Capitalise On Tax-Free Farming!

Tax Fountain

The advent of COVID-19 calls for innovative survival ideas as the dynamics of our economy have started changing. Economists warn us that the world economy is already slipping into a recession. One therefore needs to consider all possible survival tactics, as long as they are within the law. And if you didn’t know, there are certain farming activities you can embark on and pay no thebe in taxes.
In other words, you can run such farming ventures, earn huge profits and never pay income taxes at all. We will expand on this intriguing issue below. As a tax firm, we intend to demystify the technical jargon applicable to the issue at hand and enhance your understanding of tax matters.

Livestock for slaughter
The first type of farming activity that is not subjected to income tax, as provided by Section 30 of the Income Tax Act, is the rearing of cattle, sheep or goats for slaughter by a Botswana resident individual. The resident individual should rear not more than 300 cattle or 1800 goats or sheep in order to escape income tax. For avoidance of doubt, one could have a combination of cattle and goats or sheep provided that if aggregated, they don’t exceed the equivalence of 300 cattle or 1800 goats on the basis that one head of cattle equals six goats or sheep.

For example, one may have 200 cattle and 300 goats/sheep (equivalent of 50 cattle) and still legally duck tax. Further, such person is not required to keep books of accounts or declare income from the farming activities to BURS. However, if he earns any other income such as rentals, that other income may be subject to income tax.

As stated, the farmers should rear the stated livestock for slaughter. This simply means that the livestock must be reared for eventual slaughter or sold for slaughter. If the livestock is reared for any other purpose such as dairy, then the tax exemption falls away.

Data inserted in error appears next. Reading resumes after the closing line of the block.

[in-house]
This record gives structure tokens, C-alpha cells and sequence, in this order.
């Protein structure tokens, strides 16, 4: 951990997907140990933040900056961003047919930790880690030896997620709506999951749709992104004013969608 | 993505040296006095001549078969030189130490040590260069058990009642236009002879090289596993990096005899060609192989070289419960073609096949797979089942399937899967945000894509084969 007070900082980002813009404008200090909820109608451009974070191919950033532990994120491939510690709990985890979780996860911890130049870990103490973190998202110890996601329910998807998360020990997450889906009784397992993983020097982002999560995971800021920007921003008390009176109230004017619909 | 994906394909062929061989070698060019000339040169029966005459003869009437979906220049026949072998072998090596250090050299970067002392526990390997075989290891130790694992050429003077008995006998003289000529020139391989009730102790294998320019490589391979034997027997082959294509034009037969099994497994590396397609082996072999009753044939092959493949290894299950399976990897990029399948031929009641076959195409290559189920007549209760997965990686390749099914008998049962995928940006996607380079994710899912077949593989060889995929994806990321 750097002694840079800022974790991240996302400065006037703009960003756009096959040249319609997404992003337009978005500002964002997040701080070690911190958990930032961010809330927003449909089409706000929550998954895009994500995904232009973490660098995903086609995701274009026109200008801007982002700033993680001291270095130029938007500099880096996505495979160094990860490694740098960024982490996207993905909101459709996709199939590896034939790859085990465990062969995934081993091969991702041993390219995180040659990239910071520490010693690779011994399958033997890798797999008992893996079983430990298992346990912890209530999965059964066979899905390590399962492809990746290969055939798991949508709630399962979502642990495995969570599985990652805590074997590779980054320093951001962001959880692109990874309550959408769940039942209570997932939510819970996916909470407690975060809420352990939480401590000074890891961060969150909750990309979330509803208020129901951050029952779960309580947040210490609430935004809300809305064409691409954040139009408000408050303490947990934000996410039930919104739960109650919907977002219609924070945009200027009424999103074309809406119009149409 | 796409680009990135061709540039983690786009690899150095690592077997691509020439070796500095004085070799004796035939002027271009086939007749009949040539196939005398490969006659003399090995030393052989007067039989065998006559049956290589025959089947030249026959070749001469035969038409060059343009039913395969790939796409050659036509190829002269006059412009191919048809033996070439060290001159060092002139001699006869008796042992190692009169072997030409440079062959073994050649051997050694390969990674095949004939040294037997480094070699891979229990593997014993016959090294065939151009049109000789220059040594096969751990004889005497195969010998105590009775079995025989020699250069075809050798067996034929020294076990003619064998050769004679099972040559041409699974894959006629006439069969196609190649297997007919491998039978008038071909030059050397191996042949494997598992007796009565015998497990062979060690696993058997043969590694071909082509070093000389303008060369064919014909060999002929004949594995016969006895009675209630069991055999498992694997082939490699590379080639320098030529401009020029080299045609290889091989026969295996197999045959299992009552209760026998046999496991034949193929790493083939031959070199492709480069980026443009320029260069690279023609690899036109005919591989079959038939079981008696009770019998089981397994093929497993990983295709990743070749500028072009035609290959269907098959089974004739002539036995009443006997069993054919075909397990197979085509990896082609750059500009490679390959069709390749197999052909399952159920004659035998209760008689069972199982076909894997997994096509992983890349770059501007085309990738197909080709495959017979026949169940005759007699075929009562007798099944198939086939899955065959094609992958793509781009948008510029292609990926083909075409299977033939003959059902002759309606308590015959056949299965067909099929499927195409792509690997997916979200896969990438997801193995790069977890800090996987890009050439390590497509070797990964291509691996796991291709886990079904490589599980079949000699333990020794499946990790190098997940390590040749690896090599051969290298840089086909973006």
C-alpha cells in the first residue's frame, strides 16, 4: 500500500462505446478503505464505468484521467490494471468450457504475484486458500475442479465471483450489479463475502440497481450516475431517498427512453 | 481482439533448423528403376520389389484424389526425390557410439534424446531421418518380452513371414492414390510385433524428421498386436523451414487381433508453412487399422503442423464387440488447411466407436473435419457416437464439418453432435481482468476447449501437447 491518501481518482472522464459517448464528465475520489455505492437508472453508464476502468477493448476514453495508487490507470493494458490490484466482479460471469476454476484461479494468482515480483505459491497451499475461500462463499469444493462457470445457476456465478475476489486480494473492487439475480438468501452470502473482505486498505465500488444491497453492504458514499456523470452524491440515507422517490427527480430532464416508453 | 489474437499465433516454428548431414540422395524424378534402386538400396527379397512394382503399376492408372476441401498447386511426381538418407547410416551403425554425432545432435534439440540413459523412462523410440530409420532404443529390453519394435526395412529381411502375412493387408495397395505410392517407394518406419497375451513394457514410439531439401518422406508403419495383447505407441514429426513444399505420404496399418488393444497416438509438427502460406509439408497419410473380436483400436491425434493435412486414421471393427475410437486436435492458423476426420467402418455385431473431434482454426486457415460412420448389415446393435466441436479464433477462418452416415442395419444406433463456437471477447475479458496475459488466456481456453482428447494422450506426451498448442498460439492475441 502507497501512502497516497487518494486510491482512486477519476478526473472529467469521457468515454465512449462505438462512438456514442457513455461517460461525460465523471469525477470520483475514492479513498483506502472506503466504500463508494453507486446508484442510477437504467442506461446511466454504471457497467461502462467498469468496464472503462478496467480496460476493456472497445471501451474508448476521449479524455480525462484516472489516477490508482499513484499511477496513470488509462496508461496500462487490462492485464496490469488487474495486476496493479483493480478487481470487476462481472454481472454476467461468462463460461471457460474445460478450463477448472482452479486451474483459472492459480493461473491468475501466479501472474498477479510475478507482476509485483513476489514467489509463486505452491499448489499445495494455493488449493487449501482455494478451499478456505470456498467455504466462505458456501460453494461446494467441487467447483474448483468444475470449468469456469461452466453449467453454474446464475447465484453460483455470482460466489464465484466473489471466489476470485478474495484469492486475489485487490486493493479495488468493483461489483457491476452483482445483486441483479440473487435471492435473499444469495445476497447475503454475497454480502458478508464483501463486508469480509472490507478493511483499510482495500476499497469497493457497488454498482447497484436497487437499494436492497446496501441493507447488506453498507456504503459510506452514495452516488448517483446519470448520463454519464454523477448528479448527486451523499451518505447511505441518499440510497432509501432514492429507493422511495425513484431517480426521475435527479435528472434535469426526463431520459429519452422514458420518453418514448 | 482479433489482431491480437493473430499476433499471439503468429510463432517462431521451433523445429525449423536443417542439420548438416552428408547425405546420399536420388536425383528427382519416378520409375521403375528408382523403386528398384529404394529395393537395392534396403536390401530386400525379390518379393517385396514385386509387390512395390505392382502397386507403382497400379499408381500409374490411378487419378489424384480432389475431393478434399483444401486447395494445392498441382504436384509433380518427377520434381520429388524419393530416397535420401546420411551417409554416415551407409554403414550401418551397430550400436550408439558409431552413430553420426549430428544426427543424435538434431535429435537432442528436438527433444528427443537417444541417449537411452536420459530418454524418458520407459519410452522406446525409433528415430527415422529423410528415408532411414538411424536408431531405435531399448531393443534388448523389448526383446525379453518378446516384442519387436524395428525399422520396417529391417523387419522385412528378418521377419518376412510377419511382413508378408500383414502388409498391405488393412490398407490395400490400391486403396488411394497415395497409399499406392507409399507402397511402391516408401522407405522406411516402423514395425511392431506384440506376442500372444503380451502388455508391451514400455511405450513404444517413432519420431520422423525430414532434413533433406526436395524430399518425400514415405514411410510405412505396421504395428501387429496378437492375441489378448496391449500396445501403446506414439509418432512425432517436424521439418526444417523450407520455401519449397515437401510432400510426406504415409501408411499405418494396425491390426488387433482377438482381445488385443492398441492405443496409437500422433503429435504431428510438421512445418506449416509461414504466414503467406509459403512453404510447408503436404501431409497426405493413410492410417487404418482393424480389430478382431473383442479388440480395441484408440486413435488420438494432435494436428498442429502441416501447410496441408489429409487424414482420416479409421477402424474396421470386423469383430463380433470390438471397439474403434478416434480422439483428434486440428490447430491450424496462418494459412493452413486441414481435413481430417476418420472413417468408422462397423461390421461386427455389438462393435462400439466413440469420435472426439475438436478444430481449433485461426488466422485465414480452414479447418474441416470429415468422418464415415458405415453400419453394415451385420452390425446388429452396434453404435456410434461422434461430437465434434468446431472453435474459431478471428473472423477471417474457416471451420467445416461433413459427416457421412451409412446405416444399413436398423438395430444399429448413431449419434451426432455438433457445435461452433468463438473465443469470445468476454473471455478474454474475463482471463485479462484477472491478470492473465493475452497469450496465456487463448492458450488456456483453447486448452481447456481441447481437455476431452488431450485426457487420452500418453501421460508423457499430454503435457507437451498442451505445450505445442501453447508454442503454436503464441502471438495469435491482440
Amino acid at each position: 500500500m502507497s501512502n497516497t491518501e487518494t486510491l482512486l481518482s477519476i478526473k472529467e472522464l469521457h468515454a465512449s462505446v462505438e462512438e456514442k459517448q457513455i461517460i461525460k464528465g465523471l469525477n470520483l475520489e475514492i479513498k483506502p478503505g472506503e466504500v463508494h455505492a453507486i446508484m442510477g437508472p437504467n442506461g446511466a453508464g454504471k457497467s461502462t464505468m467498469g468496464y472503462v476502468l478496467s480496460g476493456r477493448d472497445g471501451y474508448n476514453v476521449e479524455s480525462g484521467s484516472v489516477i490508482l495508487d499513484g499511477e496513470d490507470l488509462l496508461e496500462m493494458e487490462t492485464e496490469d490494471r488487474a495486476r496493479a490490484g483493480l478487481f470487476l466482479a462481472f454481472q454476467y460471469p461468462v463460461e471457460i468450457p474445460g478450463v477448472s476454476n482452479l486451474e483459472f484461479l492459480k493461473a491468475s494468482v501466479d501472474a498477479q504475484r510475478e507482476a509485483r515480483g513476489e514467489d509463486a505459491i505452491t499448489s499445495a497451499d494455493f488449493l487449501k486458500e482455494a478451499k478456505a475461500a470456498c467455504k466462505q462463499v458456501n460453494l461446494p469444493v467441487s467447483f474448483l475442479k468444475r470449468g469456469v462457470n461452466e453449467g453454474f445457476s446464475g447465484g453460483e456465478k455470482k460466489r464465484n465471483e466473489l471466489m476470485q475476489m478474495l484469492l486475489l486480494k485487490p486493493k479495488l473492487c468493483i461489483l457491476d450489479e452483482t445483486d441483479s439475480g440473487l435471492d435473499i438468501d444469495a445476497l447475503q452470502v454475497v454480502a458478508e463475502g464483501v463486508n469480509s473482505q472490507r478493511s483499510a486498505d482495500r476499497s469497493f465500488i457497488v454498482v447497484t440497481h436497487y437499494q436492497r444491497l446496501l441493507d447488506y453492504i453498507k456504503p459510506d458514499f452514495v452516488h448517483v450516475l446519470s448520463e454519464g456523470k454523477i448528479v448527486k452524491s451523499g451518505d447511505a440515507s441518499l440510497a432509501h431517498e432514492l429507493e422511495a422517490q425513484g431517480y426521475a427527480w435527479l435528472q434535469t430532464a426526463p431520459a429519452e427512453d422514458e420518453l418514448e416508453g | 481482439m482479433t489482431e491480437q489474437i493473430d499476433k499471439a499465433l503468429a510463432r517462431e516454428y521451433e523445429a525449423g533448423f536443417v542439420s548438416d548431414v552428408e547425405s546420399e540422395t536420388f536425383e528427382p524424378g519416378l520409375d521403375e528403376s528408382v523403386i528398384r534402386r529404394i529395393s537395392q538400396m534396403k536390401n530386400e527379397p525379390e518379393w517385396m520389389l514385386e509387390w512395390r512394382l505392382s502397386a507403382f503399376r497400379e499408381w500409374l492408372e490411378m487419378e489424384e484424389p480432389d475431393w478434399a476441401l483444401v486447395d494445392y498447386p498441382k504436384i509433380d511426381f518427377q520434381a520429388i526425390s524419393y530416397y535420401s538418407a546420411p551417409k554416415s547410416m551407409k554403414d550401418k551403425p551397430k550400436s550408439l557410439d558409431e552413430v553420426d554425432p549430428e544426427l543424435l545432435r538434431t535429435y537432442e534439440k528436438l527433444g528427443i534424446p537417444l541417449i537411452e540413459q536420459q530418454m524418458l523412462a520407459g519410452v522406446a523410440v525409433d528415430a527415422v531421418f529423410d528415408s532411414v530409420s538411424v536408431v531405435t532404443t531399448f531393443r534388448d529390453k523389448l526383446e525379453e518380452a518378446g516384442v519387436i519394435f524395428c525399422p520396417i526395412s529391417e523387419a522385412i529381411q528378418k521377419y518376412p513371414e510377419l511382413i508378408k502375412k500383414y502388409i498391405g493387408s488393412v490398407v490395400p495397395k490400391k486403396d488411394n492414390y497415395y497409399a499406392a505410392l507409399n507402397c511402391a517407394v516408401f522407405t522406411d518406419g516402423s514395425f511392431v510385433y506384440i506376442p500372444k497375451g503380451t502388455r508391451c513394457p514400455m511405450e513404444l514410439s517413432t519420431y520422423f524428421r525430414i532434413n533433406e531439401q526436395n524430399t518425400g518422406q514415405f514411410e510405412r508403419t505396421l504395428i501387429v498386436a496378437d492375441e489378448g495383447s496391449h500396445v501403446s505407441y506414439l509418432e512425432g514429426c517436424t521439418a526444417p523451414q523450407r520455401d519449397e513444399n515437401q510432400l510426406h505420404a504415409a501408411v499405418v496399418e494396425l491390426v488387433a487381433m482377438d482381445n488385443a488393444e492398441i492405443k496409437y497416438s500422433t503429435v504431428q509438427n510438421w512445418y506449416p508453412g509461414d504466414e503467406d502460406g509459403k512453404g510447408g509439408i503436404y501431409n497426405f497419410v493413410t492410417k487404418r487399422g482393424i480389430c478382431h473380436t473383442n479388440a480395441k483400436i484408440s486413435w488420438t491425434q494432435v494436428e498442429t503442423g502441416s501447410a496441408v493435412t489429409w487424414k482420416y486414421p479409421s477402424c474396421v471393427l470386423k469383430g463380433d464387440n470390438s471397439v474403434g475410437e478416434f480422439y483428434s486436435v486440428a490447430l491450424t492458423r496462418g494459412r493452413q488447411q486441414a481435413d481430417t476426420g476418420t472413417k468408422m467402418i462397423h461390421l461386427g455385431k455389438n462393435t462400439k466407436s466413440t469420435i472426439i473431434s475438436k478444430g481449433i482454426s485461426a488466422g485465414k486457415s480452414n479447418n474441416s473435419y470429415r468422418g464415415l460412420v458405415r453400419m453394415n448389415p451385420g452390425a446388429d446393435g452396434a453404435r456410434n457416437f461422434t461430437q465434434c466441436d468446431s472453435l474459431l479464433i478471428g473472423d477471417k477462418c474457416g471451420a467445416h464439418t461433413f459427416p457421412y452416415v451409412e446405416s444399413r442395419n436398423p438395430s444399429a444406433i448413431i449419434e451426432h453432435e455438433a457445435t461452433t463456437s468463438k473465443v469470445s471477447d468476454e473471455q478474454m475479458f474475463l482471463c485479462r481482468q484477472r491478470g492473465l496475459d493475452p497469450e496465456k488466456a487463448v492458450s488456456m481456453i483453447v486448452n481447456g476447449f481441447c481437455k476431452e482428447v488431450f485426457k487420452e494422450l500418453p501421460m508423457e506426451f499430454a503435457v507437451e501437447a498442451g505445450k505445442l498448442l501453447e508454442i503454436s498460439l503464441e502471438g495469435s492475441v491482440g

It is also important to point out that this exemption applies to both citizens and non-citizens, as long as they are resident in Botswana. From a tax perspective, a person is considered resident when they spend at least 183 days in Botswana in a tax year or are permanently resident in Botswana during the tax period.

For the tax-exemption to apply, the farming activities must not be conducted through a company or such other vehicle, but simply as an individual. The farming should be conducted in a person’s individual name or as they technically put it, as a sole trader or partnership.

Whilst we stated above that the livestock farmers do not suffer tax in terms of Section 30 of the Income Tax Act, there is Section 58 which was put through in 2011 which imposes a 4% tax on the sale of the livestock to the likes of BMC or butcheries. We know farmers have raised violent objections to this matter but unfortunately it is there in black and white in the Income Tax Act.

Enter dryland farming
An individual who conducts dry land farming on a farm not larger than 100 hectares is also not supposed to suffer income tax. As if you were not paying attention, let us remind you that this should be done as a sole trader or partnership, not any other form of business. Dry land farming includes crop farming where there is no irrigation and where the exposure of soil is avoided to reduce the loss of water through transpiration. Such farmers engage in a lot of mulching and related activities, to conserve moisture.

The team at Tax Fountain, your go-to tax consultants, hopes that you found this article useful. Should you require further assistance or to join our free tax Whatsapp group, please contact us using the following details: or 311 6269/+267 760 910 79.